Emma Francis, Highly Specialist Mental Health & Autism Spectrum Disorder (ASD) Occupational Therapist
Cwm Taf Morgannwg University Health Board (CTMUHB)
Secondary care mental health patients can access the highly specialist mental health & ASD occupational therapy service for intervention, post ASD diagnoses.
Many neurodivergent adults (formerly referred to as neurodiverse, meaning a person who lives with Dyslexia, ASD, ADHD, Developmental Coordination Disorder and / or other neurological conditions), experience difficulties processing everyday sensory information.
The ‘Need to Know’ document (formerly known as the Patient Passport) promotes self-management by formulating specific sensory strategies that aim to reduce the likelihood of sensory overload. The ‘Need to Know’ document communicates the person’s sensory differences at times when they are unable to. The self-management communication tool is co-produced with the person as part of specialist intervention.
The long term vision is for people to access the tool online through an open access mobile application, reducing the need for referral to specialist services.
Explore a suitable title for the communication tool to replace ‘patient passport,’ anecdotal evidence suggest the title ‘patient passport’ is disabling for the person outside of health care settings. The communication tool has proved helpful in colleges, universities or employment settings.
To conduct a small scale evaluation (using self-reporting questionnaires), to explore if there is an appetite to develop the existing paper document into an electronic version (App) in the CTMUHB ASD population.
Approach reputable national ASD organisations to explore their interest and willingness to launch and host the App from their website.
The long term vision involves securing an industry partner to further develop the communication tool into an online, open access web based application. The App could potentially be modified and rolled out beyond the autistic community for use with dementia and multiple other lifelong conditions.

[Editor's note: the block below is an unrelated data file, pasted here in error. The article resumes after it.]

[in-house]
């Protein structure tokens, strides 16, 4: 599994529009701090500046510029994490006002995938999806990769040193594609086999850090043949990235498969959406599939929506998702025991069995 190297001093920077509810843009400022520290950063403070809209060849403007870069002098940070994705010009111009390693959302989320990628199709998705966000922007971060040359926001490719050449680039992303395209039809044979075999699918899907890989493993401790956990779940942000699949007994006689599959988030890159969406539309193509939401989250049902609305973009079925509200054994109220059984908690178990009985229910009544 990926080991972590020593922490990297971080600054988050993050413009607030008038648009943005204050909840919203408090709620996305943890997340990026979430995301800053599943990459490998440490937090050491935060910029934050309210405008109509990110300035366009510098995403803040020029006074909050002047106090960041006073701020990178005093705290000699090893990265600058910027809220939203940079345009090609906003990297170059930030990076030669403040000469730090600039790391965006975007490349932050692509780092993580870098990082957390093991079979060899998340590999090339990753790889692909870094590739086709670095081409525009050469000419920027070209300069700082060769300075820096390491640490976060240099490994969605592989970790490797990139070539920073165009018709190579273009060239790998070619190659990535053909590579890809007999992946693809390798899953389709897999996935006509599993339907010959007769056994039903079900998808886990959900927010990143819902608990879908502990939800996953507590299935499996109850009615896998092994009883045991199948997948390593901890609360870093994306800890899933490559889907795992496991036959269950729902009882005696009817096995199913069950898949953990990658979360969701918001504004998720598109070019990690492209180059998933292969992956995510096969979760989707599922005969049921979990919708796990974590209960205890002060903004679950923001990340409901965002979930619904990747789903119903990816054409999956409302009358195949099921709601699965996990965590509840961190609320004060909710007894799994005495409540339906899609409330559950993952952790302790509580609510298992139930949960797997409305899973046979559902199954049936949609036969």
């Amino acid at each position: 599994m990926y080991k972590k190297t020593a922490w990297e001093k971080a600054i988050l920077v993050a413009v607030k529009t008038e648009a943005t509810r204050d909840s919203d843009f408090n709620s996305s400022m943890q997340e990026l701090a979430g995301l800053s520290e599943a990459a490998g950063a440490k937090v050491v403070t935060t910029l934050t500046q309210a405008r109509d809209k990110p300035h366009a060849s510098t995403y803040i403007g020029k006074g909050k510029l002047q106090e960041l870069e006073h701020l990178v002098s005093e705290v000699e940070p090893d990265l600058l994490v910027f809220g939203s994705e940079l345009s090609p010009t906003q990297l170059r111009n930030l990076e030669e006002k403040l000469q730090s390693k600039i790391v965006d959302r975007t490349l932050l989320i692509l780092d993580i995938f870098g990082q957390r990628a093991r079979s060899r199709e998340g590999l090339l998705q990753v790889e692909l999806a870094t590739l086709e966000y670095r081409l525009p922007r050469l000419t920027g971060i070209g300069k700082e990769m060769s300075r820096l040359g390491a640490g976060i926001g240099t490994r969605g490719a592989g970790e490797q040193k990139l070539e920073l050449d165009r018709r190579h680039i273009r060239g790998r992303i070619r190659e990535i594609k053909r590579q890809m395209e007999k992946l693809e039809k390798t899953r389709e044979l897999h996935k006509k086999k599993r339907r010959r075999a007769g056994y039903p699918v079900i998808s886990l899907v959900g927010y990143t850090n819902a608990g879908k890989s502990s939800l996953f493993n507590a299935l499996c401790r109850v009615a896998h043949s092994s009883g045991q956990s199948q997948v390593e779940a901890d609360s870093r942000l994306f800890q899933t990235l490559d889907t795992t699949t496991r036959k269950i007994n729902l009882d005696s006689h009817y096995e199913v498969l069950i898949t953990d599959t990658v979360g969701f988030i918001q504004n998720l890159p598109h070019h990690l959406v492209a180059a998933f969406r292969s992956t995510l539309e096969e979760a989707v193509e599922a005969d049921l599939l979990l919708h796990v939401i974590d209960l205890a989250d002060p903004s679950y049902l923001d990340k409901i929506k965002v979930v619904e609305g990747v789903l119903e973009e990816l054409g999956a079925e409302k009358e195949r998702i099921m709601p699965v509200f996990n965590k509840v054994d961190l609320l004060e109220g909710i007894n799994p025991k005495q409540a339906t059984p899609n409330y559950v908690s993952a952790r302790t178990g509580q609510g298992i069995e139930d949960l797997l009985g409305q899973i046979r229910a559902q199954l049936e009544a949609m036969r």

Prior to the Covid-19 pandemic, networking to explore a potential industry partner was both exciting and encouraging. Despite anticipated time management challenges associated with managing the Bevan project alongside clinical commitments. The aim of the project shifted direction, the initial idea of developing the paper document into an App was placed on hold to allow for a full evaluation of the paper format (to ensure the content of the potential App remained both meaningful and relevant).
Looking to the future, the project was presented to the University of South Wales as a potential PhD study. When Covid-19 hit, opportunities to secure funding for a PhD study become a challenge with the majority of funding being diverted to Covid-19 research. Funding issues, alongside clinical commitments saw the idea suspended with patient care taking priority.
Patients reflected on how the ‘Need to Know’ document supported them to communicate sensory differences. They told us:
“It’s an amazing tool, especially when I visit my GP/ hospital. It’s not always easy to express yourself. All my individualised information is detailed in the Need to know doc. Now all I have to do is show it to them. It’s a great help!”
“It’s a wonderful, empowering tool. It’s great for communicating my needs at times when I’m unable to and avoids the need for repetition.”
The next steps involve continuing to work co-productively with patients to ensure the “Need to Know” document meets the identified need, resulting in improved patient outcomes and experiences.
A small scale service evaluation of the “Need to Know” document has been approved by CTMUHB Research & Development Department.
In readiness to undertake a PhD study, a PhD proposal and study plan will be submitted to University of South Wales.
Bevan Exemplar Showcase 2021
Bevan Exemplar Experience
I have great admiration for the Bevan Commission and their support and enthusiasm for healthcare innovation. I feel grateful for the opportunity I have received.